Plymouth University selects Brain Tumour Research as official charity partner

Published on August 21, 2014 at 5:21 AM · No Comments

Brain Tumour Research has been chosen by Plymouth University to be an official charity partner. Brain Tumour Research was launched in April 2009 to raise awareness of, and funding for, scientific research into brain tumours and improve outcomes for brain tumour patients.

A range of events and activities organised by the University will raise funds for the charity, and members of staff and students, as well as other University partners, will be encouraged to donate, fundraise and volunteer. The involvement of the wider community across the South West will also be important.

Earlier this year Brain Tumour Research chose Plymouth University Peninsula Schools of Medicine and Dentistry to join its growing network of Research Centres of Excellence. The team in Plymouth were recognised for their international reputation for research in the uniquely challenging field of low grade brain tumours and tumours of the nervous system - many of which affect the young. Researchers in Plymouth are fast tracking drug therapies with a view to making them available to patients quickly and safely

The research team works closely with clinicians at Plymouth Hospital NHS Trust, which is a regional centre for brain tumour treatment and care.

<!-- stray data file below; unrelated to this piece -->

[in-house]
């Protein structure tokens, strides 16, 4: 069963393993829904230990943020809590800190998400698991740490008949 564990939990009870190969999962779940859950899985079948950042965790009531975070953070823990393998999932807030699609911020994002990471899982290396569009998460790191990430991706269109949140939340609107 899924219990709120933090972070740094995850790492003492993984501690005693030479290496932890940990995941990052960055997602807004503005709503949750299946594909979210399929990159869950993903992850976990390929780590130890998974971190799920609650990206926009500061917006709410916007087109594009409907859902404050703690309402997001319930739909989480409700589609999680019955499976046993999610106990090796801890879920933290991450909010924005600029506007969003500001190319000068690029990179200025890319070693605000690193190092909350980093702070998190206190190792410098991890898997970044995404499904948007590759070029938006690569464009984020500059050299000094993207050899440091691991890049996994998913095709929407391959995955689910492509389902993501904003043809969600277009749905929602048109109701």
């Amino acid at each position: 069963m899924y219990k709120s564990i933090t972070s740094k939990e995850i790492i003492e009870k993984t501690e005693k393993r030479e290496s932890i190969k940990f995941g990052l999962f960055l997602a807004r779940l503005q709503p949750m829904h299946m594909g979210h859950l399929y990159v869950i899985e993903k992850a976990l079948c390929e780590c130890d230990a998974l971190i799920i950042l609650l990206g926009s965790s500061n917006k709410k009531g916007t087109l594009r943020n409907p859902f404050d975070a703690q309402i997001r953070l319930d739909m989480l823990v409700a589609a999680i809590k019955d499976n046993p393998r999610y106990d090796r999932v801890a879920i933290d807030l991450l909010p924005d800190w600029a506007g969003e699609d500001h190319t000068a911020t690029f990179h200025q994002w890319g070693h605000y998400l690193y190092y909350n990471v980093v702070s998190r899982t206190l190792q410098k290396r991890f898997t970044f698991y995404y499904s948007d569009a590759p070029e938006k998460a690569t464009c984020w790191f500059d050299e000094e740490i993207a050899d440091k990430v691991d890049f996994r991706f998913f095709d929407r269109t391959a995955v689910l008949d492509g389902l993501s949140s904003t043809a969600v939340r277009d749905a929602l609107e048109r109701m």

More children and adults under 40 die of a brain tumour than from any other cancer, yet brain tumours receive just one per cent of the national spend on cancer research. Currently the treatments available are complex and hazardous surgery to remove the tumour and radiotherapy or chemotherapy. Despite the advances in science and the growing opportunities for neurological investigation unless we significantly increase research funding it could take another 100 years to find a cure.

Money raised across the region help towards funding research at the Brain Tumour Research Centre of Excellence at Plymouth University.

Brain Tumour Research is on a mission to raise -7 million per year in order to support their four Research Centres of Excellence and establish three more.

Professor David Coslett, Deputy Vice-Chancellor, Plymouth University said: "As world leaders in brain tumour research it is only right that we make Brain Tumour Research an official charity partner. We are starting out on an exciting journey with the charity which will see us together raise awareness of brain tumours, embark on some exciting fundraising activities and ultimately contribute to better therapies for patients - we firmly believe that our work holds the key to better, more effective treatments for this type of brain tumour in the future. We hope that the people of the South West will work with us to make this partnership a huge success."

Sue Farrington Smith, Chief Executive of Brain Tumour Research added: "Brain tumours are the biggest cancer killer of children and adults under 40 and more research is critical to improve outcomes for patients. We are delighted to become Plymouth University's official charity partner and look forward to working closely with staff, students and residents in the region to raise funds."

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